The Cancer Genome Atlas Research Network found an IDH mutation rate of 80% of grade II/III gliomas (diffuse astrocytomas, oligodendrogliomas, and oligoastrocytomas) and only 10% in GBM. , Based on these results, the WHO now recognizes the IDH mutation as a critical biomarker in glioma classification. Among the GBM, IDH1/IDH2 mutations are more commonly seen in secondary GBM originating from lower-grade diffuse gliomas than in primary GBM. When both IDH1/IDH2 mutant are negative, as in the primary GBM, it is labeled as IDH wild-type. If IDH testing is not available, cannot be fully performed, or is inconclusive, the GBM is labeled IDH NOS. IDH status is considered an independent determinant of prognosis in patients with diffuse gliomas. Survival is higher in IDH -mutant patients than in IDH wild-type patients.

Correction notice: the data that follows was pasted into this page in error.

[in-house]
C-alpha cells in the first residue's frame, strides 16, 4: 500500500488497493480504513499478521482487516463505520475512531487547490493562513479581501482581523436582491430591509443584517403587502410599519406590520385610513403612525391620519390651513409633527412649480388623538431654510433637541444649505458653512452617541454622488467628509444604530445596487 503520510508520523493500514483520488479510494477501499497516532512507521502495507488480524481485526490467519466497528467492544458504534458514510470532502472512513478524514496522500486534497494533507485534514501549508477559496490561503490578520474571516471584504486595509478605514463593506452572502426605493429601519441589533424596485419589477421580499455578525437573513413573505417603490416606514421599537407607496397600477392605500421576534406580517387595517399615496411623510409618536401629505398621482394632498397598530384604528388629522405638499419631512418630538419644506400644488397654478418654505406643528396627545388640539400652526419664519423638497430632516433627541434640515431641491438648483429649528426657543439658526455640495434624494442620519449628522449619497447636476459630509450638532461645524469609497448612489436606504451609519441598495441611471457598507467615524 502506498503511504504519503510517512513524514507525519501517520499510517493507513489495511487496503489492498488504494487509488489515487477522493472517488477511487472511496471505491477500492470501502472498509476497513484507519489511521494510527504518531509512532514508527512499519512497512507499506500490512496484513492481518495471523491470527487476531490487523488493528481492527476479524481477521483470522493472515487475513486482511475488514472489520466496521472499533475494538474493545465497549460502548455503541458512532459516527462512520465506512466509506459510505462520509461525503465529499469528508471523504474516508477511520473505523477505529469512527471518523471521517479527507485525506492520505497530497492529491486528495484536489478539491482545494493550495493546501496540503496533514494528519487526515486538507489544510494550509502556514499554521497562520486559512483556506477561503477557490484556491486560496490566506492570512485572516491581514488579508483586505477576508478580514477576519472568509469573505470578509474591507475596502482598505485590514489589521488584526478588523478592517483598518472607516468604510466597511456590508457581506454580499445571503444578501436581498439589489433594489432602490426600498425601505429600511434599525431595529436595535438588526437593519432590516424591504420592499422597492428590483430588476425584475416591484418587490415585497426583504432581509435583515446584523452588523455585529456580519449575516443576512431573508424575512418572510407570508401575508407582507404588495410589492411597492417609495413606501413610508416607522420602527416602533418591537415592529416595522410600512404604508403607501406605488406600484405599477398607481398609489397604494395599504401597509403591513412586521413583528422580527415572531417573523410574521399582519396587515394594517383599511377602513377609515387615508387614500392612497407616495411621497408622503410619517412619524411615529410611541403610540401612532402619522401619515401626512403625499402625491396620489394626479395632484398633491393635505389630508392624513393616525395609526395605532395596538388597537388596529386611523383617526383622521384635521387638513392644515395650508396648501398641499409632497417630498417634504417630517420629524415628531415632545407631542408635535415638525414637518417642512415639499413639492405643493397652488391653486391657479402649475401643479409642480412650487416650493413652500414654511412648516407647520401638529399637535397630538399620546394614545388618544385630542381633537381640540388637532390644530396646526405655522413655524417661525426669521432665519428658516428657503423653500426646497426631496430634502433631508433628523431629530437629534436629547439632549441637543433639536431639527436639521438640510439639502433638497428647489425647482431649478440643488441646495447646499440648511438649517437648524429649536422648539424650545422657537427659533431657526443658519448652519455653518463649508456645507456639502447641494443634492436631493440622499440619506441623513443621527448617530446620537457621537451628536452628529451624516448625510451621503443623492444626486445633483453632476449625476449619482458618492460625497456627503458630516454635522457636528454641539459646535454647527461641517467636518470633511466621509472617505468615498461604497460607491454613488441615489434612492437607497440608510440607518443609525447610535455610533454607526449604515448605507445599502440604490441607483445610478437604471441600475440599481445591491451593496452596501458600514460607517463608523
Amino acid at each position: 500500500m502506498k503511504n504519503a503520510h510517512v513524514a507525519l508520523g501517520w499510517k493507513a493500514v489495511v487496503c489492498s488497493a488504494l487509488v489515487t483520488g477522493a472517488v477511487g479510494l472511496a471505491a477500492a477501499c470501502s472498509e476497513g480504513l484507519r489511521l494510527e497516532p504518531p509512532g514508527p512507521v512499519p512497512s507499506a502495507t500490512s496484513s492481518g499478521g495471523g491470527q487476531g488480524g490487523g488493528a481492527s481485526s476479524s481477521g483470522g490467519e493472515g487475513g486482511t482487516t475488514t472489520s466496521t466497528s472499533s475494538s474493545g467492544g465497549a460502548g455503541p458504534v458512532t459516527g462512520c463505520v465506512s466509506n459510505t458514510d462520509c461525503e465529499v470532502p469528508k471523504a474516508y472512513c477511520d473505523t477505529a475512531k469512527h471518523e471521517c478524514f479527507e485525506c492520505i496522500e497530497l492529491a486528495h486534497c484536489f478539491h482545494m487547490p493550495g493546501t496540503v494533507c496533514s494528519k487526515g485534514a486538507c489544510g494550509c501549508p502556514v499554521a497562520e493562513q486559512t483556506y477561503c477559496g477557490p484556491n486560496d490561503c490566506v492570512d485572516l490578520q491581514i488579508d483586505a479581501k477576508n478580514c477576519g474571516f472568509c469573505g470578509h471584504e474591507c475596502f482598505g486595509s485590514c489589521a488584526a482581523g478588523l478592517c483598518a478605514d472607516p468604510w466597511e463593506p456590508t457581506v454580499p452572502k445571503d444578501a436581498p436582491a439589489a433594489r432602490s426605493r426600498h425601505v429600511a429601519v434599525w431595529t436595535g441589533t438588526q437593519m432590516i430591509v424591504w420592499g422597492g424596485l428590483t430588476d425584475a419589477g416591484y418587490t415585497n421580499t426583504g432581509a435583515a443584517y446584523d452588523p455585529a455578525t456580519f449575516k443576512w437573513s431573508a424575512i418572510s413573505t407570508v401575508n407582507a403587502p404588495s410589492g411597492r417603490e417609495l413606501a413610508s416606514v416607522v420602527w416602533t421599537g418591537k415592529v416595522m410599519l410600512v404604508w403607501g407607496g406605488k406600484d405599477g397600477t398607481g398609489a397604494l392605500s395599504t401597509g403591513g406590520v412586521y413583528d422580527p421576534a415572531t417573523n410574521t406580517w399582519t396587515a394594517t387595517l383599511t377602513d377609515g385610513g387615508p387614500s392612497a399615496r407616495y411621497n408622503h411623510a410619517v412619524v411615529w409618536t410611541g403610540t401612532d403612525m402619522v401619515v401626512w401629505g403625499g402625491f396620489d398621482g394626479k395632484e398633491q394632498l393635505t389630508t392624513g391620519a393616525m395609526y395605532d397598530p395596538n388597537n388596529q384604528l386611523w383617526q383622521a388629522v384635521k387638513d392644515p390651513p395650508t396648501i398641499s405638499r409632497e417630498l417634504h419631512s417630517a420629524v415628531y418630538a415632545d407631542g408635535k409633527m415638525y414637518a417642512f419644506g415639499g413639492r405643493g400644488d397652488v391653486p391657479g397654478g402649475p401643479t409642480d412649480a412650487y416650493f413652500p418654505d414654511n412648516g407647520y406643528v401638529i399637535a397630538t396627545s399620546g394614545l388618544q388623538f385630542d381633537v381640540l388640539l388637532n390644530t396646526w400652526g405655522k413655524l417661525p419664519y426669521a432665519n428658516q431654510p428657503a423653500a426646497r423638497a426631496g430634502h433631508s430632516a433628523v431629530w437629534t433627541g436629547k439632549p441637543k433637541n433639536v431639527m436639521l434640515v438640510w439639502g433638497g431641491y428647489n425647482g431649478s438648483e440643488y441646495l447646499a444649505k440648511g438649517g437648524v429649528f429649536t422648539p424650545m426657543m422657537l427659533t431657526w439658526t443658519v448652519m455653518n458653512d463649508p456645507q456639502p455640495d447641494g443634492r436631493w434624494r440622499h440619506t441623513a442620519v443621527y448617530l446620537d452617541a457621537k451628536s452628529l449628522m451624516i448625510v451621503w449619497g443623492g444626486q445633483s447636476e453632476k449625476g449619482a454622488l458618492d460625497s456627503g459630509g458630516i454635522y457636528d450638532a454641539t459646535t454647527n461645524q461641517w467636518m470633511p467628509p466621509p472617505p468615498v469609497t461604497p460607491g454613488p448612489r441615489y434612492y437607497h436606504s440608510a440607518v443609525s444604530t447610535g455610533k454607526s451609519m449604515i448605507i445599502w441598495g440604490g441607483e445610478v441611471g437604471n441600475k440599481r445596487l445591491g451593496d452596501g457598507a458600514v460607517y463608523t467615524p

MGMT is an apoptotic enzyme and DNA repair protein that inhibits the cross-linkage of double-stranded DNA, and repairs premutagenic, precarcinogenic, and pretoxic DNA damage. Methylation within the MGMT gene promoter on chromosome 10q26.3 induces loss of function of the protein, ultimately leading to insufficient DNA repair and tumorigenesis. , For brain tumors, MGMT activity declines as glioma grade increases.